... Caching of meat in water (Fisher, 1995a) is a potential explanation at Ayer Pond though unlikely in view of the low-yield nature of the remaining bones, unless this was a utilized cache from which pieces had already been removed. It may be that this is an example of caching on ice, with partial utilization. ...
Article
Full-text available
Bone modifications on well-preserved Bison antiquus remains recently discovered during pond construction in the Pacific Northwest provide evidence suggestive of Late Pleistocene human activity. Since excavation and recovery conditions were not ideal careful evaluation of all observations separated those that can be made with confidence, and identified and discounted those less reliable. The report focuses on the context of the discovery, the taphonomic evidence, and compares modifications to those from other reported kill sites, considering evidence for human butchering and predator and scavenger damage. New test results confirm the bison is Late Pleistocene in age. A recent AMS radiocarbon date involving different pretreatment protocols places the event at 11,990 14C BP, slightly older than the first test results of 11,760 14C BP. These dates and observations were used to conclude that the bison was butchered by humans shortly after deglaciation.
... Caching of meat in water (Fisher, 1995a) is a potential explanation at Ayer Pond though unlikely in view of the low-yield nature of the remaining bones, unless this was a utilized cache from which pieces had already been removed. It may be that this is an example of caching on ice, with partial utilization. ...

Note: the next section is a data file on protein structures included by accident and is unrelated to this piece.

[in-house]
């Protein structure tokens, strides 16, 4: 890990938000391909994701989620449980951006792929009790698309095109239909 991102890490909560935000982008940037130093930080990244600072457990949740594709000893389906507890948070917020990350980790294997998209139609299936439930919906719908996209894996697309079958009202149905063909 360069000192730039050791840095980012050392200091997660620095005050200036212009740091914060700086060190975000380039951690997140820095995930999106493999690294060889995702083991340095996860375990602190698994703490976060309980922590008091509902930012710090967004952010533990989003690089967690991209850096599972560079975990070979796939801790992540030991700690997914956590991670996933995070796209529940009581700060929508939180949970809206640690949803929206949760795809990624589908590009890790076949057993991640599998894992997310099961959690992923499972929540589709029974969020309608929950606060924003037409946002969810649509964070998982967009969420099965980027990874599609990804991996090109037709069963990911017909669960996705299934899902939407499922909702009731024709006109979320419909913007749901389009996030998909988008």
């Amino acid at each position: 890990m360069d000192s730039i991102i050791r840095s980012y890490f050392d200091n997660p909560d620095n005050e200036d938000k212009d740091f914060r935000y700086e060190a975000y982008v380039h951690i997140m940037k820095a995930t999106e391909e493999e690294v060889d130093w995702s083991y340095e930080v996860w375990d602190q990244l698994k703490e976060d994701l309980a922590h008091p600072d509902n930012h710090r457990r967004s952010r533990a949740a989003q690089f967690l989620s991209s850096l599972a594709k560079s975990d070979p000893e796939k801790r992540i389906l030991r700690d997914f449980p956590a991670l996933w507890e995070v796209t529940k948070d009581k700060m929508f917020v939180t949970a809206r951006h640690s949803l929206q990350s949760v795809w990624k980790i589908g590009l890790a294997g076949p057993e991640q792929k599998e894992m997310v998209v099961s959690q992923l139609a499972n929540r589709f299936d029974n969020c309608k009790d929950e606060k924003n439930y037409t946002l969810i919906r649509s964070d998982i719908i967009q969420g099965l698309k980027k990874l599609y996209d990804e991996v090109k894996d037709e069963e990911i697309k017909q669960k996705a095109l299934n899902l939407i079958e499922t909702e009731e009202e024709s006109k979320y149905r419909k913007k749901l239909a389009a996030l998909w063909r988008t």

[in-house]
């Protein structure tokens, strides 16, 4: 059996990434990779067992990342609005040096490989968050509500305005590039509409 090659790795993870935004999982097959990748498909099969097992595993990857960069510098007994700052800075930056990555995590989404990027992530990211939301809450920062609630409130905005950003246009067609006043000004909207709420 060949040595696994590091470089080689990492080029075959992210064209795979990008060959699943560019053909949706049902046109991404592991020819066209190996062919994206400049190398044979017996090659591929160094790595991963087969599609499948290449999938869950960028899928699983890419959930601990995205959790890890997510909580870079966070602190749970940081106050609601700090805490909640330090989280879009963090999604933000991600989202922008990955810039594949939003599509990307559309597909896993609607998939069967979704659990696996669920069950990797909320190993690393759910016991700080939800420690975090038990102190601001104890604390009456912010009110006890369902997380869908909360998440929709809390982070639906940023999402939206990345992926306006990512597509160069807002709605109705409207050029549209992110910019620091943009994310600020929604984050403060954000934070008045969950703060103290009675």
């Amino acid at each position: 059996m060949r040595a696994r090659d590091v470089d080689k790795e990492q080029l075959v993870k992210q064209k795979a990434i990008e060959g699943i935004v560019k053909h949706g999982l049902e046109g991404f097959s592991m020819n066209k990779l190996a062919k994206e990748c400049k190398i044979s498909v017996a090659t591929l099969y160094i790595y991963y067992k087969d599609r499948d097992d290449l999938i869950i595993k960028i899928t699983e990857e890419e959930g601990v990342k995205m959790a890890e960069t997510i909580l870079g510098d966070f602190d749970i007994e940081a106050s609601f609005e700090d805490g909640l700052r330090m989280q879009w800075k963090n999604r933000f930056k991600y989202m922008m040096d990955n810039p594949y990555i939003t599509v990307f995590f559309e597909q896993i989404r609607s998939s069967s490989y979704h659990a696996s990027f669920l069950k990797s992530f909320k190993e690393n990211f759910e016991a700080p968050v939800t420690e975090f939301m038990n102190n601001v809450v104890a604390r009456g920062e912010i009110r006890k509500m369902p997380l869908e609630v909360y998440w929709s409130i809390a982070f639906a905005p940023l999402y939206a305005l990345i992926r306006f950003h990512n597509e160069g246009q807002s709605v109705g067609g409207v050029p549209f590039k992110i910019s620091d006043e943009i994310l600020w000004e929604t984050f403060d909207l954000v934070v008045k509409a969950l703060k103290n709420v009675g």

Article
Full-text available
A Bison antiquus cranium and partial skeleton from Ayer Pond wetland on Orcas Island, San Juan Islands, Washington, date to 11,760 ± 70 14C yr BP. They lay in lacustrine sediments below peat, unconformably above emergent Everson Glaciomarine Drift (> 12,000 14C yr BP). Several bison finds in similar contexts on Orcas and Vancouver Islands dating between 11,750 and 10,800 14C yr BP indicate an early postglacial land mammal dispersal corridor with reduced water barriers between mainland and islands. New bison dates and published shell dates allow estimation of early postglacial relative sea-level trends for the San Juans, with a drop below modern datum ∼ 12,000 14C yr BP, and assist in evaluation of marine reservoir corrections. Emergence by ∼ 60 m is suggested by data from nearby areas. A tundra-like or meadow community and succeeding open pine parkland before 11,000 14C yr BP supported bison but horn-core reduction suggests suboptimal forage or restricted habitat. Expanding mixed-conifer forests after 11,000 14C yr BP contributed to bison extirpation. Dispersing ungulates such as bison must have influenced island vegetation establishment and early succession. Possible evidence for butchering by early coastal people adds significance to the Ayer Pond discovery, given its pre-Clovis age.